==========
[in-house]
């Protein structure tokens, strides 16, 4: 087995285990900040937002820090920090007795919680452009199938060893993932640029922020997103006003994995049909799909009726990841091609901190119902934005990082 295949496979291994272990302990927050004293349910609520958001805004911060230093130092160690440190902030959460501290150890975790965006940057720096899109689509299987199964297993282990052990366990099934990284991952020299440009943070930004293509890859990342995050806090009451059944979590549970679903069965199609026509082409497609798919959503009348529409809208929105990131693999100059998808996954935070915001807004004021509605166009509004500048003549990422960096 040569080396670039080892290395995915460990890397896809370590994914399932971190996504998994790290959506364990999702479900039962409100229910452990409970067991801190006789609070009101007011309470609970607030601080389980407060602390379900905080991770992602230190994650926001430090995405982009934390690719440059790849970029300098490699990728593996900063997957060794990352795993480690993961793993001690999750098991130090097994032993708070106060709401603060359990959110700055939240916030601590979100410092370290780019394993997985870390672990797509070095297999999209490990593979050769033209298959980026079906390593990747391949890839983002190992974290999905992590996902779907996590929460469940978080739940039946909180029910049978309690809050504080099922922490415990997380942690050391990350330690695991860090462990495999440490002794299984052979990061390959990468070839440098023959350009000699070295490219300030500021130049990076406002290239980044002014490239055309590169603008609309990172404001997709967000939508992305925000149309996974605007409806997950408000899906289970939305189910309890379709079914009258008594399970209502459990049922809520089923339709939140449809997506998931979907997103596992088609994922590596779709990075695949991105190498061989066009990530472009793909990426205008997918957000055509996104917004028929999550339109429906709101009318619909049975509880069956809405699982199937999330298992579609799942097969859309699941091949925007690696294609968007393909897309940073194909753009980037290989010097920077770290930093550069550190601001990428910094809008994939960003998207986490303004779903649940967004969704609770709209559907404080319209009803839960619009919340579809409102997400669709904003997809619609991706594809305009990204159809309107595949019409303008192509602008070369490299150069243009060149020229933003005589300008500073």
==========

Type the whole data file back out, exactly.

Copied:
[in-house]
């Protein structure tokens, strides 16, 4: 087995285990900040937002820090920090007795919680452009199938060893993932640029922020997103006003994995049909799909009726990841091609901190119902934005990082 295949496979291994272990302990927050004293349910609520958001805004911060230093130092160690440190902030959460501290150890975790965006940057720096899109689509299987199964297993282990052990366990099934990284991952020299440009943070930004293509890859990342995050806090009451059944979590549970679903069965199609026509082409497609798919959503009348529409809208929105990131693999100059998808996954935070915001807004004021509605166009509004500048003549990422960096 040569080396670039080892290395995915460990890397896809370590994914399932971190996504998994790290959506364990999702479900039962409100229910452990409970067991801190006789609070009101007011309470609970607030601080389980407060602390379900905080991770992602230190994650926001430090995405982009934390690719440059790849970029300098490699990728593996900063997957060794990352795993480690993961793993001690999750098991130090097994032993708070106060709401603060359990959110700055939240916030601590979100410092370290780019394993997985870390672990797509070095297999999209490990593979050769033209298959980026079906390593990747391949890839983002190992974290999905992590996902779907996590929460469940978080739940039946909180029910049978309690809050504080099922922490415990997380942690050391990350330690695991860090462990495999440490002794299984052979990061390959990468070839440098023959350009000699070295490219300030500021130049990076406002290239980044002014490239055309590169603008609309990172404001997709967000939508992305925000149309996974605007409806997950408000899906289970939305189910309890379709079914009258008594399970209502459990049922809520089923339709939140449809997506998931979907997103596992088609994922590596779709990075695949991105190498061989066009990530472009793909990426205008997918957000055509996104917004028929999550339109429906709101009318619909049975509880069956809405699982199937999330298992579609799942097969859309699941091949925007690696294609968007393909897309940073194909753009980037290989010097920077770290930093550069550190601001990428910094809008994939960003998207986490303004779903649940967004969704609770709209559907404080319209009803839960619009919340579809409102997400669709904003997809619609991706594809305009990204159809309107595949019409303008192509602008070369490299150069243009060149020229933003005589300008500073």